The Role of Arbitral Secretaries: Overregulate the Underregulated?
On 15 April 2014 the Young International Council for Commercial Arbitration released the 2-year work of its Task Force – a Guide on Arbitral Secretaries (hereinafter – “Guide”), which is available for download here.
The Guide contains 4 articles with commentaries, a model plug-in and annexes in the form of survey charts and articles on the subject. The core issues include general principles for appointment of arbitral secretaries, the procedure for appointment, the role of arbitral secretaries and the costs. All of the articles provide for multiple options, each of which options is based on the Young ICCA survey and is extensively commented in the subsequent paragraphs of the Guide. Obviously faithful to the value of party autonomy the Guide states that the costs could be borne by the tribunal or by the parties pursuant to the decision of the arbitral institution or that of the parties (article 4). In Article 3, though, the Guide lists administrative and non-administrative tasks of an arbitral secretary subjecting the choice to the will of the tribunal and completely leaving aside the parties’ view on the issue.
The ICCA Guide is not the first attempt to structure the engagement of arbitral secretaries. The International Chamber of Commerce (the ICC) had its Note on the Appointment, Duties and Remuneration of Administrative Secretaries before 2012 (revised note effective from 1 August 2012). The 2010 UNCITRAL Arbitration Rules also contain provisions on arbitral secretaries. However, as compared to the previous instruments, the new Guide suggests a way more comprehensive approach dealing with the aspects which have not received much attention before.
Indeed, the previous instruments were remarkably succinct in outlining the role of arbitral secretaries. Article 5 of 2010 UNCITRAL Rules provides for the possibility to engage “assistants”, Article 16 further mentions a “person appointed by the tribunal”, and Article 40(2)(c) lists expenses “reasonable cost […] of assistance […] required by the arbitral tribunal” while the ICC Note in four articles deals mostly with the issues of appointment, duties and remuneration of arbitral secretaries.
Notably, the foreword to the Guide advances certain concerns about the usefulness of such a detailed regulation. However, the Young ICCA survey confirms the overall appraisal of the initiative. Indeed, while the role of an arbitral secretary may be relatively insignificant in small claims and fast-track arbitrations, it is hardly possible to underestimate a secretary’s value in administering large scale disputes. Sometimes this would be the person the parties contact throughout the whole length of arbitration, or the person who counts the time during the hearing and miscalculating the time of one of the parties; sometimes this would be the person who organizes visas for witnesses invited by the tribunal in just a few hours, having juggled innumerable applications to the MFA and embassies; most interestingly, this may be the person receiving emails with a subject “tribunal deliberations”… Both the quality of performance and the character of the duties assigned matter. While domestic legal systems often provide for more than administrative tasks for court secretaries (i.e. preparing drafts of court judgments in e.g. United States of America, Ukraine) in the secretary’s involvement in the analysis of parties’ positions, deliberations, decision-making and drafting of an award may be controversial.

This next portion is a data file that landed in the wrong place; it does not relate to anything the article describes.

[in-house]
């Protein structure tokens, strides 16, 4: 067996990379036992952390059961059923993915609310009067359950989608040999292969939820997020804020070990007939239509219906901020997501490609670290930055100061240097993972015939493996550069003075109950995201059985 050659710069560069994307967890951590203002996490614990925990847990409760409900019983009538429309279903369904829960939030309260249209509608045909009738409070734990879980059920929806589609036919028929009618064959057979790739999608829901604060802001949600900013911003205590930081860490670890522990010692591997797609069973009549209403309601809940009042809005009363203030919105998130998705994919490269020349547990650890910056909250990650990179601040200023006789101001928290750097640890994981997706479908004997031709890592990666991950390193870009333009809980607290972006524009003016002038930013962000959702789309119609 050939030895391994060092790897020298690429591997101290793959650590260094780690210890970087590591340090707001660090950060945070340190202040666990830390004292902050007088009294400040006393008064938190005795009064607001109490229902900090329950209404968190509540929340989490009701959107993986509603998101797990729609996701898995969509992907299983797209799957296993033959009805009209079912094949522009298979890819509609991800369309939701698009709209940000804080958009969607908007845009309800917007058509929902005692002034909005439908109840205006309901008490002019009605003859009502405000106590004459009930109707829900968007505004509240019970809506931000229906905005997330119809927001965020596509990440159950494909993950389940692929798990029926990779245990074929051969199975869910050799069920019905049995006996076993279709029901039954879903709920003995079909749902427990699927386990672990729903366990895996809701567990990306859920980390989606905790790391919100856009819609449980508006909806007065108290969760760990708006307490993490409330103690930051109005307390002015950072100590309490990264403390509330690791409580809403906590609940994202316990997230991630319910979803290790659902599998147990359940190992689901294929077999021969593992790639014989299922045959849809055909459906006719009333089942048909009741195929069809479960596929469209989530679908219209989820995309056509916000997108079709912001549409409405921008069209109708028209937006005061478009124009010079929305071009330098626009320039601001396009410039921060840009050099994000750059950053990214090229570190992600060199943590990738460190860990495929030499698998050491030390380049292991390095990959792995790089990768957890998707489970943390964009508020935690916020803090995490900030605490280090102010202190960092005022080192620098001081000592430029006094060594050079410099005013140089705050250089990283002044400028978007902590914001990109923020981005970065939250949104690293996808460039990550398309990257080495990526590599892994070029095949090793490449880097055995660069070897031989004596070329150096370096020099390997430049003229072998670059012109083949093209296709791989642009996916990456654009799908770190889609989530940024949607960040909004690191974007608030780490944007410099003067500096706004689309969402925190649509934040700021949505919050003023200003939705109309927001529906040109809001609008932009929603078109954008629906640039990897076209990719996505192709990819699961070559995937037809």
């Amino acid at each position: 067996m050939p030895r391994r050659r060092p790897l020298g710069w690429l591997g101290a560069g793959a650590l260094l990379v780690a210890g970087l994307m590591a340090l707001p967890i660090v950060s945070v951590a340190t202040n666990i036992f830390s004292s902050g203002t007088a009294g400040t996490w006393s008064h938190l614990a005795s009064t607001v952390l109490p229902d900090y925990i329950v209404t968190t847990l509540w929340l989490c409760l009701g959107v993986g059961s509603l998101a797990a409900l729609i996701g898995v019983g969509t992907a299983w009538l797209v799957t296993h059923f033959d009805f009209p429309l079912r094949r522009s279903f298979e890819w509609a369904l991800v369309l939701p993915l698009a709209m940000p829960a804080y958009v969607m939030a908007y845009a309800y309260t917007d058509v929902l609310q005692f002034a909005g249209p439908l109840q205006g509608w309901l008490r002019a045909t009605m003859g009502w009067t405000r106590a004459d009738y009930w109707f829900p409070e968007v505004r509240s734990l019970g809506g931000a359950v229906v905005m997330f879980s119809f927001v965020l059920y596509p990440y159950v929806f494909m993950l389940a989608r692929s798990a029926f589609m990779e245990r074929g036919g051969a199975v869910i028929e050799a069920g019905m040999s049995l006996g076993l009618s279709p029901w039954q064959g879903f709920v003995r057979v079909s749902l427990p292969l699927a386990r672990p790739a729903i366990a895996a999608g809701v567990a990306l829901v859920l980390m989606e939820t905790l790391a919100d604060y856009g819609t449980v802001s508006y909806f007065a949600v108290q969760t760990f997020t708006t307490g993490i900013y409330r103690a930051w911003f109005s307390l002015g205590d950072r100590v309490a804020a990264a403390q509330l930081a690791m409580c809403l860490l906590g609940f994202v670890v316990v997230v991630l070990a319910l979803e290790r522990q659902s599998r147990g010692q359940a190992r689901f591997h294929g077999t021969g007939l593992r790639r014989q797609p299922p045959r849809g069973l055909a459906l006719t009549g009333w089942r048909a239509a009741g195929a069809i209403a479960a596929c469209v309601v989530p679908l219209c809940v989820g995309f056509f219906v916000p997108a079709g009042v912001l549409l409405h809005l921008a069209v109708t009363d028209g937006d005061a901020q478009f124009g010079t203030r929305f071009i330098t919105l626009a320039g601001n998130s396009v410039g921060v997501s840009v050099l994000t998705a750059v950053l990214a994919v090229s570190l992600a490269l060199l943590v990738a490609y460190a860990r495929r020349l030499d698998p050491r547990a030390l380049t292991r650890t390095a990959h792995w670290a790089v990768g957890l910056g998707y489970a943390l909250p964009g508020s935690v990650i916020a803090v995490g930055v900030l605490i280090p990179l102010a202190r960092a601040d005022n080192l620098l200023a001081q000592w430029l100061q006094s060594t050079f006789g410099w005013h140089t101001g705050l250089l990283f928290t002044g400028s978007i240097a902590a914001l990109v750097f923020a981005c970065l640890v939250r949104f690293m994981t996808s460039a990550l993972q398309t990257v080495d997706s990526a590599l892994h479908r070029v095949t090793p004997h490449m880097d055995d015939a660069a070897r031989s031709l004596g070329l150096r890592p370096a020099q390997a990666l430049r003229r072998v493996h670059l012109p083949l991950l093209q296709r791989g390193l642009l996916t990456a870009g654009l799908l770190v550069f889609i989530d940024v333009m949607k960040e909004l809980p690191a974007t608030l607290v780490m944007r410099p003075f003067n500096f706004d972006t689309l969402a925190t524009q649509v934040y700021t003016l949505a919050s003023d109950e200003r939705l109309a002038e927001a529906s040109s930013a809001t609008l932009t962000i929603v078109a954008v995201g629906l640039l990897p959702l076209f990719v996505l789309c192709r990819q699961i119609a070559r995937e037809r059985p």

Depending on the specifics of the arbitration, the requirements for a secretary may vary. Languages spoken, communication skills, legal qualifications and time available for the case (e.g. for long-term arbitrations, where a sudden leave of a secretary may be undesirable) may be considered. With all the due respect to the flexibility of arbitration, its transparency and freedom of choice are of essence. The parties should definitely be aware of the person appointed as a secretary and his\her duties and are entitled to have a say in the process. With this it is desirable that regulations like the ICCA Guide are widely commented, amended and finally adopted as applicable guidelines, providing the necessary scope of discretion for the parties. There is no deadline for transforming the Guide into such applicable instrument, and no certainty as to whether this will happen at all. In the meantime, the comments to this Guide are welcome at: ICCAreports@arbitration-icca.org.
Authors: Anna Kombikova, Iryna Glushchenko.